In this post entitled, “Is Your Home A Sanctuary?”  (  I wrote a few things down about starting from the bare bones of envisioning a home and building outward:

One of the first things one can do to improve the physical beauty of the home is to seriously look at the amount of stuff and clutter in the home and pare it all down.  Pare down your toys, the amount of clothes your kids have and how many things you have.  Your small home will seem spacious!

The second thing may be to consider unusual uses of space.  I currently have a lovely school room in my dining room area and my dining room in a sunroom area.  The dining room is more contained for homeschooling (ie, can’t see it from the front door when you walk in) and the sunroom area is larger and visible directly from the front door.  Our breakfast nook area off the kitchen is a also now a playroom to keep the children close whilst I cook or clean.

Paint is something to consider as well.  The right shade of paint can really warm a room and make it inviting.  Evaluate your furniture as well – if you painted this piece of furniture or changed the drawer pulls, would it look totally different?  Many times this is just as good as getting new furniture!  Can you reupholster anything?

Rugs, curtains and pillows are last.  If you can sew, that is so helpful but even if you cannot, perhaps you can find wonderful thrift store bargains.  Can you take down the blinds and clean them all before you put up new curtains?

Then look at the outside of your house.  Does it need painting?  Pressure washing? Mulch?  Is the front entry inviting? If you enter through the garage can you walk through the garage?  Does the garage need painting?

This is a lot about the physical environment because I think when we are home all day the physical clutter, cleanliness and appearance of our homes can really affect how we feel!

Here are some cleaning lists for what chores to do when:  If you can tailor this to your own needs and work it into your daily and weekly rhythm, then you will have a foundation of a home that is generally well-put together.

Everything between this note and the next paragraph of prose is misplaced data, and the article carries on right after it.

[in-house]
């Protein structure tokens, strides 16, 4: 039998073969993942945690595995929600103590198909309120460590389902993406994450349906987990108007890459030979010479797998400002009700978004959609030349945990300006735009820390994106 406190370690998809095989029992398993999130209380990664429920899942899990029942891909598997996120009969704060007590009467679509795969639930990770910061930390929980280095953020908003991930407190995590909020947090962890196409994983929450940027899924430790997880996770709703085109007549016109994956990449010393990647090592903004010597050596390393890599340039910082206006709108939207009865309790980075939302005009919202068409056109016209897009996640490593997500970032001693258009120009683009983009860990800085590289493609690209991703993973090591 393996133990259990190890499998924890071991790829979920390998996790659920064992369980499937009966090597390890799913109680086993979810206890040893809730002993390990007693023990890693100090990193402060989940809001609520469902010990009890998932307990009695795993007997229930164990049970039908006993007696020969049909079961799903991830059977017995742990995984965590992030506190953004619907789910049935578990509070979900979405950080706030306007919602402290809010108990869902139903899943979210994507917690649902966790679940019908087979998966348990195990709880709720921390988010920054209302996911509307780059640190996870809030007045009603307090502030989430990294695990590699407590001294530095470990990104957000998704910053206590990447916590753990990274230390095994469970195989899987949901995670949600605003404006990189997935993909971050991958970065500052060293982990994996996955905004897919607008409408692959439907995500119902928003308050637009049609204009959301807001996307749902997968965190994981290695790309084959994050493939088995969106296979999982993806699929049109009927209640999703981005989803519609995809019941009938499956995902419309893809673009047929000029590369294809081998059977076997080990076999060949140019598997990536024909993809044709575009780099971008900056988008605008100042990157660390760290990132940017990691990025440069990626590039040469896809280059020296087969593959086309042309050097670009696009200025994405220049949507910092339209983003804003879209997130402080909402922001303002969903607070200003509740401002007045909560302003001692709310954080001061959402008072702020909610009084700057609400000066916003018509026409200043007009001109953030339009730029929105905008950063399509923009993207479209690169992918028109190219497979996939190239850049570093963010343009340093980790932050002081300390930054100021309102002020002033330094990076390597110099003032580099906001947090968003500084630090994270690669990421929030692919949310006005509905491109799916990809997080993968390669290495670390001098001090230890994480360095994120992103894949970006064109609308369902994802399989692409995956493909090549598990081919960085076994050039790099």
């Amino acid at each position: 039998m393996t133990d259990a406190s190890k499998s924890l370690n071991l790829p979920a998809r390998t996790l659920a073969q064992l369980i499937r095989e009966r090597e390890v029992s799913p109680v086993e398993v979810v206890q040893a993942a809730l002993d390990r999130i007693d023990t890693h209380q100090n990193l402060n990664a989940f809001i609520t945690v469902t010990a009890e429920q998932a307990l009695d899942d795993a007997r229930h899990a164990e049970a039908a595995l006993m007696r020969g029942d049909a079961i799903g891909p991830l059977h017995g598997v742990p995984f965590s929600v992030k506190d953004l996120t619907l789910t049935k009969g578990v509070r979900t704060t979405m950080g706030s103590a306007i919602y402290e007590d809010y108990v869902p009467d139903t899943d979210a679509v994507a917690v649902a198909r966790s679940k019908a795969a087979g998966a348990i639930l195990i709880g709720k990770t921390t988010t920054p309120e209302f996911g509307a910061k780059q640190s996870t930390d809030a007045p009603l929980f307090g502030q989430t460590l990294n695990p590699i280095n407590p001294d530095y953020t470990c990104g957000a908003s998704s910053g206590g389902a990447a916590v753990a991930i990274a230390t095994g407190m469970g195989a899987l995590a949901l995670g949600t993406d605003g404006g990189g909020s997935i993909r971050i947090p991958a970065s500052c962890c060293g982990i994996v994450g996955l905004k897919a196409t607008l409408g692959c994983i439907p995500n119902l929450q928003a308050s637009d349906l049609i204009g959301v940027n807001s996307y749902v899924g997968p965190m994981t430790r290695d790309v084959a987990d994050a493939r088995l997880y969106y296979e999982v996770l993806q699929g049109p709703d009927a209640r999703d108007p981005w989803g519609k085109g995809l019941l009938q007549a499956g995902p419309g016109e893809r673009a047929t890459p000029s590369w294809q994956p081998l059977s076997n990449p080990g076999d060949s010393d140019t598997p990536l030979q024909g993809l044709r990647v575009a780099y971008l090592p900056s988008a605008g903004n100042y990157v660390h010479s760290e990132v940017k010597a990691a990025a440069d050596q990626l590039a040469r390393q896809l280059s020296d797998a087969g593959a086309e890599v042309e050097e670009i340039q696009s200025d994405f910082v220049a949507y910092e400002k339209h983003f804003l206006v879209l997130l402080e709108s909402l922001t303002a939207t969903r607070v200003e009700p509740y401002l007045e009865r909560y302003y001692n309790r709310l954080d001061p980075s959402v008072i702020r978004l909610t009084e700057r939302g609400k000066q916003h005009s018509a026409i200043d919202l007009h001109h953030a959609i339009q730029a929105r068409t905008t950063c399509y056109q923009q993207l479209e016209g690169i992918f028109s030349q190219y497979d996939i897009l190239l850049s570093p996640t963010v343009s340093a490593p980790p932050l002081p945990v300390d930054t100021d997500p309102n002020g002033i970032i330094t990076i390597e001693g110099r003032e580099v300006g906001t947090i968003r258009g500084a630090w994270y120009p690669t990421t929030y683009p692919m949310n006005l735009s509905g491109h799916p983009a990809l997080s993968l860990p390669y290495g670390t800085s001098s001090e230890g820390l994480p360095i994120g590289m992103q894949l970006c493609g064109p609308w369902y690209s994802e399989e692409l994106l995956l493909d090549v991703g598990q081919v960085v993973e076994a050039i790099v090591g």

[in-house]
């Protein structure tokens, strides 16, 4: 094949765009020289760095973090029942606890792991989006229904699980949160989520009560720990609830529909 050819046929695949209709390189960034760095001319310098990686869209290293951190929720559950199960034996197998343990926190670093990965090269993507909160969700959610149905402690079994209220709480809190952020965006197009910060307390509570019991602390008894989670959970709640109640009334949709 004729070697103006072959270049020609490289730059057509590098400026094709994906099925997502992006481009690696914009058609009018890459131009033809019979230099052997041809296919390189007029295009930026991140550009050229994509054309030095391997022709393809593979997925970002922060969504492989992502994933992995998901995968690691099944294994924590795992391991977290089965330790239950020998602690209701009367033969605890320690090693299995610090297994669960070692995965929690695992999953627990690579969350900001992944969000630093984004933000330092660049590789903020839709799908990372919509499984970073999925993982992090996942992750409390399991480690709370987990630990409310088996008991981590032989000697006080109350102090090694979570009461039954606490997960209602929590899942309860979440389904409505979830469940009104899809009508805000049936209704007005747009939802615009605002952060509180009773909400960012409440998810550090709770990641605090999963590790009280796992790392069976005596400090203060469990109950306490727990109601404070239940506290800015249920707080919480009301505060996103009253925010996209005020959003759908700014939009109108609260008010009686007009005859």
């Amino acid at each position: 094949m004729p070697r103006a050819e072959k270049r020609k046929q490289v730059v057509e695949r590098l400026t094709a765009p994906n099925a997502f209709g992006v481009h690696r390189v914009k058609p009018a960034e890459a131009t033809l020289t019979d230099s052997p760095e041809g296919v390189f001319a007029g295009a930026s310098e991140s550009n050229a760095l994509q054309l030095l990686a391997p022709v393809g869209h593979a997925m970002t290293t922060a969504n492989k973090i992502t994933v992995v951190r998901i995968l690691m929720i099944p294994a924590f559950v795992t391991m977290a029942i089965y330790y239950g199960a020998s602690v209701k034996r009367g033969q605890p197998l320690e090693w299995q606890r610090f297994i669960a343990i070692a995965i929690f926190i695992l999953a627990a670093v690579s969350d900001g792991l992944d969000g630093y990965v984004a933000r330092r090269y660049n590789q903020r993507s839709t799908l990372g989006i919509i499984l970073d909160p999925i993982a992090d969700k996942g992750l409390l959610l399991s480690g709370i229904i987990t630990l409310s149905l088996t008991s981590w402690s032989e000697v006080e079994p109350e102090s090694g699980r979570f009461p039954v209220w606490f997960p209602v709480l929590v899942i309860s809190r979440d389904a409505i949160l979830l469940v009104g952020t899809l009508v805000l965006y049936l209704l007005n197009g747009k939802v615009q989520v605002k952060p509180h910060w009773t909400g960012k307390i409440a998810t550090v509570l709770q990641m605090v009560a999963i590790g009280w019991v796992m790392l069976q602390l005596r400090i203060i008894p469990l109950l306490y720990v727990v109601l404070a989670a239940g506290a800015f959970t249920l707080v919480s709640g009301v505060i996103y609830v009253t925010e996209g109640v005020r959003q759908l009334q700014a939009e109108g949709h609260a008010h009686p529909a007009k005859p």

One website that has helped me in the past has been Flylady:  Baby steps really assisted me when I did not have routines for homemaking in place.  Perhaps this will be a place to help you.

There are many blogs with beautiful pictures of gorgeous handmade homey spaces with clean, smiling children.  Do not let these photographs stress you out!  Use them and look at them only if they inspire you!  You are worthy of having your own tranquil physical space and you can get there!

Remember, people before things, baby steps toward routines!

Many blessings in homemaking,


What Are The Benefits of Rhythm In The Home?

I am getting ready to give a talk next Saturday regarding a peaceful family life as supported by rhythm, and today I wanted to highlight this portion for all of my readers near and far to meditate upon:

What Are The Benefits of Rhythm In The Home?

· Gives children a sense of security

· Rhythm can calm a high-needs, anxious, nervous or difficult child

· Children can see the tasks of daily life as process from beginning to end

· Once children have external rhythms, they then develop internal rhythms for eating, sleeping

· Helps the child focus their energy on play and growth and balance as opposed to wondering when the next snack time will be or when bedtime is

· Rhythm helps maintain a person or child’s strength for daily tasks

· Connects a child to nature